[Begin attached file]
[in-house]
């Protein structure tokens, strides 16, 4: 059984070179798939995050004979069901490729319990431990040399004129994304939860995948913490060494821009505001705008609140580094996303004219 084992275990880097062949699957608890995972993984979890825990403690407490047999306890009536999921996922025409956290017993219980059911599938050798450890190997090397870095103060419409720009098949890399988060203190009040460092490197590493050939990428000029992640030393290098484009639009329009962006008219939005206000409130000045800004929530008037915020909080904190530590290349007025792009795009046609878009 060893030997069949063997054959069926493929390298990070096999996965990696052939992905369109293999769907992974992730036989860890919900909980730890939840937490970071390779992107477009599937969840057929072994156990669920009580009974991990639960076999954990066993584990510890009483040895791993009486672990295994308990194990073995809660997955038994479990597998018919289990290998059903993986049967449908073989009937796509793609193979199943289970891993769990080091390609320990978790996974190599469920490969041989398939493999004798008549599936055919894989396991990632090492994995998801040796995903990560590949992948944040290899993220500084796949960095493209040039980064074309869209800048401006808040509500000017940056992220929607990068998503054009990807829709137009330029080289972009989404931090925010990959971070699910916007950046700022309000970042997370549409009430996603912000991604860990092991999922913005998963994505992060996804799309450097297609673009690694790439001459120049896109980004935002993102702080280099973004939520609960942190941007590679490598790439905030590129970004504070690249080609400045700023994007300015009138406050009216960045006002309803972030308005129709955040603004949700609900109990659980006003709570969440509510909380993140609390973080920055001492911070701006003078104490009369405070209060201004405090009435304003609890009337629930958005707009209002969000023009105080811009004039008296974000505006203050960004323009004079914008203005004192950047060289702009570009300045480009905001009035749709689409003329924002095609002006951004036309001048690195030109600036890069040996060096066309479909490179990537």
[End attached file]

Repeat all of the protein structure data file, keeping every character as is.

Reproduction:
[in-house]
């Protein structure tokens, strides 16, 4: 059984070179798939995050004979069901490729319990431990040399004129994304939860995948913490060494821009505001705008609140580094996303004219 084992275990880097062949699957608890995972993984979890825990403690407490047999306890009536999921996922025409956290017993219980059911599938050798450890190997090397870095103060419409720009098949890399988060203190009040460092490197590493050939990428000029992640030393290098484009639009329009962006008219939005206000409130000045800004929530008037915020909080904190530590290349007025792009795009046609878009 060893030997069949063997054959069926493929390298990070096999996965990696052939992905369109293999769907992974992730036989860890919900909980730890939840937490970071390779992107477009599937969840057929072994156990669920009580009974991990639960076999954990066993584990510890009483040895791993009486672990295994308990194990073995809660997955038994479990597998018919289990290998059903993986049967449908073989009937796509793609193979199943289970891993769990080091390609320990978790996974190599469920490969041989398939493999004798008549599936055919894989396991990632090492994995998801040796995903990560590949992948944040290899993220500084796949960095493209040039980064074309869209800048401006808040509500000017940056992220929607990068998503054009990807829709137009330029080289972009989404931090925010990959971070699910916007950046700022309000970042997370549409009430996603912000991604860990092991999922913005998963994505992060996804799309450097297609673009690694790439001459120049896109980004935002993102702080280099973004939520609960942190941007590679490598790439905030590129970004504070690249080609400045700023994007300015009138406050009216960045006002309803972030308005129709955040603004949700609900109990659980006003709570969440509510909380993140609390973080920055001492911070701006003078104490009369405070209060201004405090009435304003609890009337629930958005707009209002969000023009105080811009004039008296974000505006203050960004323009004079914008203005004192950047060289702009570009300045480009905001009035749709689409003329924002095609002006951004036309001048690195030109600036890069040996060096066309479909490179990537």